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Parenting and Poverty: Highs and lows with Jim Bryson

When Jim Bryson got fired from his marketing research job two years after he graduated Baylor (’83), he didn’t know what he’d do.

But he couldn’t have guessed that 33 years later, he would be married with four kids – three adopted from Russia and one that doctors told him would be impossible.

Or that he’d run a Christian school in Haiti with over 150 kids.

Or own a successful marketing research firm for over three decades.

Or spend four years as one of 33 Tennessee senators.

Or be the deputy commissioner for parks and conservation – including 370 cabins, 85 natural areas, 56 parks, nine golf courses, eight restaurants and six hotels.

“As you get older, you have the benefit of looking back,” Bryson said. “And you can see God at work a whole lot easier looking backwards than you can looking forwards. When you have that perspective, you say, ‘Huh. Well I may not be able to see forward, but I can trust Him going forward.’ And that becomes transformative when you can do that.”

Bryson’s story also spans several states. With a hometown in Arkansas, a BBA from Baylor and an MBA from Vanderbilt, his roots are now in West Nashville, Tennessee with his family.

“Baylor is an amazing University,” Bryson said. “Some of my best friends today – best lifelong friends – I’ve met at Baylor. They were my roommates and I still consider them some of my best friends.”

But Bryson didn’t experience the stereotypical “ring by spring” at Baylor. He met his wife Carol at a Nashville church party watching the movie, “A Fish Called Wanda.” Two years later, they went on a date in July, got engaged in November and were married in May.

“It took us a while to get started but once we got started, it didn’t take us very long,” Bryson said. “I’m from Arkansas and she’s from East Tennessee, so we kind of met in the middle.”

Around the age when all their friends were having kids, they decided to go the adoption route after doctors told them they couldn’t have any of their own.

“[Carol] had always dreamed of being a mom,” Bryson said. “It’s what she wanted and every time we would go hang out with friends or go to anything at church or any other event, all of our friends were bringing their babies or announcing that they were pregnant. It almost got to the point where she didn’t want to go anywhere because it was just so emotionally draining for her.”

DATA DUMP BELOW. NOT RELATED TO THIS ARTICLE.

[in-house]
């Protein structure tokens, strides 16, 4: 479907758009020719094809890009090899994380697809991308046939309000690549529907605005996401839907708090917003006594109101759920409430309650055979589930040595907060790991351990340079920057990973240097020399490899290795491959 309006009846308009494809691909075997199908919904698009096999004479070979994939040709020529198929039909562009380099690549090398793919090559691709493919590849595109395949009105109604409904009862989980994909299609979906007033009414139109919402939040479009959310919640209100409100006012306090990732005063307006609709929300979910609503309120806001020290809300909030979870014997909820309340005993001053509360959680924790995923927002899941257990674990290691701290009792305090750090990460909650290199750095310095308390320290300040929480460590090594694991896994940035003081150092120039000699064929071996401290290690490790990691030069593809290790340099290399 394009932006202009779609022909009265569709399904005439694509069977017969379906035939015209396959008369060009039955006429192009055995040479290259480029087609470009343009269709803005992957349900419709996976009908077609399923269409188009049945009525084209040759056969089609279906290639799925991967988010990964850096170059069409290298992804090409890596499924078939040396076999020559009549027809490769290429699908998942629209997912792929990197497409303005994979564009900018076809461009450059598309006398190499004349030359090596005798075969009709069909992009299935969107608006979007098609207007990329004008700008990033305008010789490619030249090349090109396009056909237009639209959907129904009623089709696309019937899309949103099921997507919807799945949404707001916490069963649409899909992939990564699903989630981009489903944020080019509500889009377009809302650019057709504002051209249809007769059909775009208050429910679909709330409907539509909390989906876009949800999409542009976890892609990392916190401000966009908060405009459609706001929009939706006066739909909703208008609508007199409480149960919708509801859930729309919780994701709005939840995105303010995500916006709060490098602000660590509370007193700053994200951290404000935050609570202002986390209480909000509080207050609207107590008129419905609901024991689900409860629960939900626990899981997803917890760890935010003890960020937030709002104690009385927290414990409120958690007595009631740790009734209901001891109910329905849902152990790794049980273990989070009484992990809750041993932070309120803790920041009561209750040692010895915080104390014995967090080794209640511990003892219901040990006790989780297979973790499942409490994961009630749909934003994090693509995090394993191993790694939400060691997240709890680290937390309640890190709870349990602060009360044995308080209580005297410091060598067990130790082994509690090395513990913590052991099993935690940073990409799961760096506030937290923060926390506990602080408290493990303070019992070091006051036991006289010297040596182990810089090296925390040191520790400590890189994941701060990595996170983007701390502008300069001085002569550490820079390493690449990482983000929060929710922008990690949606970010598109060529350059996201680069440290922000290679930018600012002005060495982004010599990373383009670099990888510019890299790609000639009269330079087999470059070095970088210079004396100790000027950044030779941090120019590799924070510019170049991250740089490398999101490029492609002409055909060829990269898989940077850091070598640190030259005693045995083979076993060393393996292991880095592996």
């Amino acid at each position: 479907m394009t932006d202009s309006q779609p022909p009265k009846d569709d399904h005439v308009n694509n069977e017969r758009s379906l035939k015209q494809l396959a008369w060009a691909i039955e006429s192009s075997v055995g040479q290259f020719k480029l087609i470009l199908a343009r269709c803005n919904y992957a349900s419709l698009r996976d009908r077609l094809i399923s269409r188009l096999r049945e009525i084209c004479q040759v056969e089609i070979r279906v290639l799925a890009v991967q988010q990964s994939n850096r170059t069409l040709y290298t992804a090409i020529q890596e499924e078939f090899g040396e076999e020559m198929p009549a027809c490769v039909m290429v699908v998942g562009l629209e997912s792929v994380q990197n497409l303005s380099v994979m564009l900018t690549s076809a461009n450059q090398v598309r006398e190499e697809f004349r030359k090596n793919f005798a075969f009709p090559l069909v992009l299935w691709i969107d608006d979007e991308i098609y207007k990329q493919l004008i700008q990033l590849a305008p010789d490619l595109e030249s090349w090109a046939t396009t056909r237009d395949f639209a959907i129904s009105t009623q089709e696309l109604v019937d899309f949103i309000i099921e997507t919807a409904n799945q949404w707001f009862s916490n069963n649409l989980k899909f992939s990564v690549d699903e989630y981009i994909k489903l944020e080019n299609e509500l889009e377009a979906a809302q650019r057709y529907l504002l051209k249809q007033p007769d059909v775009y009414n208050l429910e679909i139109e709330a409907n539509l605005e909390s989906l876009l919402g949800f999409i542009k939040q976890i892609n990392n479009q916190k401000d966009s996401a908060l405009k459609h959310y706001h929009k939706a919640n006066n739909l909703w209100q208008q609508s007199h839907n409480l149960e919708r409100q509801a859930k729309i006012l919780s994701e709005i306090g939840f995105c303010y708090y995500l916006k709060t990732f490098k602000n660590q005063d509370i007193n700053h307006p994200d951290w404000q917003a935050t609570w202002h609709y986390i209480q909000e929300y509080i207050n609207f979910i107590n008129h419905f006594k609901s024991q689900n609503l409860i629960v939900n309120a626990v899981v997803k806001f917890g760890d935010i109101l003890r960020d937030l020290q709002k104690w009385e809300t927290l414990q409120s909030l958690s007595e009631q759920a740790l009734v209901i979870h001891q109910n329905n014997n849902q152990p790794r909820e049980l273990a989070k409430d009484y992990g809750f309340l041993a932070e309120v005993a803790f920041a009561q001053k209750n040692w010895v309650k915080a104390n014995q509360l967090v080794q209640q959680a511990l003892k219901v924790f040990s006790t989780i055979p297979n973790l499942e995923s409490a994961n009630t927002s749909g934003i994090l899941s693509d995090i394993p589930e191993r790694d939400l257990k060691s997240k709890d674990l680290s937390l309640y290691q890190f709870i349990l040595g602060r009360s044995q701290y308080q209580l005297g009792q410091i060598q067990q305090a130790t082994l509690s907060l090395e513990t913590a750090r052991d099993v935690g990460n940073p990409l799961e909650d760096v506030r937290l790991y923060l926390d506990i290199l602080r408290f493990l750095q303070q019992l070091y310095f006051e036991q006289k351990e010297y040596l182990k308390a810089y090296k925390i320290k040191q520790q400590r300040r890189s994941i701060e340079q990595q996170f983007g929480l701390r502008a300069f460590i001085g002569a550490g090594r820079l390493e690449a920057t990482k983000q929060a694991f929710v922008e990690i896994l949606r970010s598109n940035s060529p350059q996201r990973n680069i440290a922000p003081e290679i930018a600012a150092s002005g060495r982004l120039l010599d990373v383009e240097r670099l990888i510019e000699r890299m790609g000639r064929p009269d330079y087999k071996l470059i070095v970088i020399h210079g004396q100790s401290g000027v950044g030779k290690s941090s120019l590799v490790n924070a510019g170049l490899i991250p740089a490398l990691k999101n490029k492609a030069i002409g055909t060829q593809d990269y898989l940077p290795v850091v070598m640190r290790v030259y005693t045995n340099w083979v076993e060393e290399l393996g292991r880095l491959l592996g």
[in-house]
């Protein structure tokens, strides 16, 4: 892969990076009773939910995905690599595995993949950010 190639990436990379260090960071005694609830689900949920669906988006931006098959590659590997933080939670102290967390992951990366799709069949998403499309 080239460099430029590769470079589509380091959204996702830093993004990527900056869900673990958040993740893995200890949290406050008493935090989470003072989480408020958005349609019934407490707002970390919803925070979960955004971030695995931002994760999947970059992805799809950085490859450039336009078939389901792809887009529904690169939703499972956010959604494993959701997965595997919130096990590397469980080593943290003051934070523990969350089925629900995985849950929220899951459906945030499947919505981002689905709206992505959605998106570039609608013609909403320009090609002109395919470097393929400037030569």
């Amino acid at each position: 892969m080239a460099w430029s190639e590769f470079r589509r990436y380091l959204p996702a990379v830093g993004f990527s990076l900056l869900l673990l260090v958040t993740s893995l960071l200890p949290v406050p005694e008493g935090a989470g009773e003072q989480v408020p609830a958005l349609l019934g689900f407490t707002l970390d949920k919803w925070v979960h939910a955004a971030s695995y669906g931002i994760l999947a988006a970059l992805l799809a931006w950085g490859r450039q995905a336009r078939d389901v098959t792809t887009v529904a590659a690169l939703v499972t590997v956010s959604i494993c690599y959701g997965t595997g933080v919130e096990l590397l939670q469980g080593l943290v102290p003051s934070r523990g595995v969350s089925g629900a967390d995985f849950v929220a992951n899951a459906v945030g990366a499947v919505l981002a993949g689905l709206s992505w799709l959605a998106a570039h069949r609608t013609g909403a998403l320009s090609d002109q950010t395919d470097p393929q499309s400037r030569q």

In August 1994, an adoption agency brought them a picture of three Russian siblings. They fell in love immediately. Almost exactly 25 years ago, they returned with their little family the Sunday before Thanksgiving. Two years later, they got pregnant.

“We were blessed, doubly blessed, because we had adopted children but we also the biological baby we originally wanted to have,” Bryson said. “It was an amazing blessing that’s really indescribable, frankly, how God works through difficulties to bring you more blessing than you ever could have imagined.”

But Bryson’s heart for children and the nations doesn’t stop when he leaves Nashville. It doesn’t even stop when he leaves the country.After the major earthquake in 2010, his pastor at Nashville First Baptist Church asked Bryson to visit Haiti and explore how they could help with the orphan crisis.

“I was really touched by what I saw there,” Bryson said. “I had never been to a country where the average person makes less than $2 a day. There’s very little middle class. Most everybody is poor. I just tried to understand how you make a difference in a country like that.”

Soon he realized education was the key to helping. He chartered The Joseph School – a school committed to educating and raising up Haitian leaders – in 2015.

They now have five grades and 150 children. One of the first students being Charlie.

“His house consisted of a tin sheeting over some sticks and thatch on the sides and a door,” Bryson said. “They cooked over an open fire. One time, I saw Charlie’s mom cooking five fish the size of goldfish. That was dinner.”

Charlie’s mom volunteered every time the school needed help. And when she realized she couldn’t help Charlie with his homework, she went back to school. In the meantime, Bryson found out Charlie was spending every night teaching his little brother.

Out of 150 kids who apply, The Joseph School can only take the top 30. And three years after Bryson met Charlie, his little brother was old enough to apply.

“Their family couldn’t afford tutoring,” Bryson said. “His brother scored in the top 30 because the school inspired Charlie to teach his brother, and inspired Charlie’s mom to go back to school.That family’s life is changed forever. There are stories like that everywhere.”

With every piece of his story – from adopted parenting to third-world poverty – Bryson would like to say faith has been his guiding light. Admittedly, though, he says it’s been more ups and downs than that.

“It fluctuates and as I’ve gotten older, it has grown because I’ve seen God work in my life in some amazing ways,” Bryson said. “The older I get, the more perspective I have on what God has done in my life, the stronger my faith is because I know that if He’s been that faithful to me when I haven’t necessarily been, then I can trust Him going forward. And that’s just been a real journey for me.”

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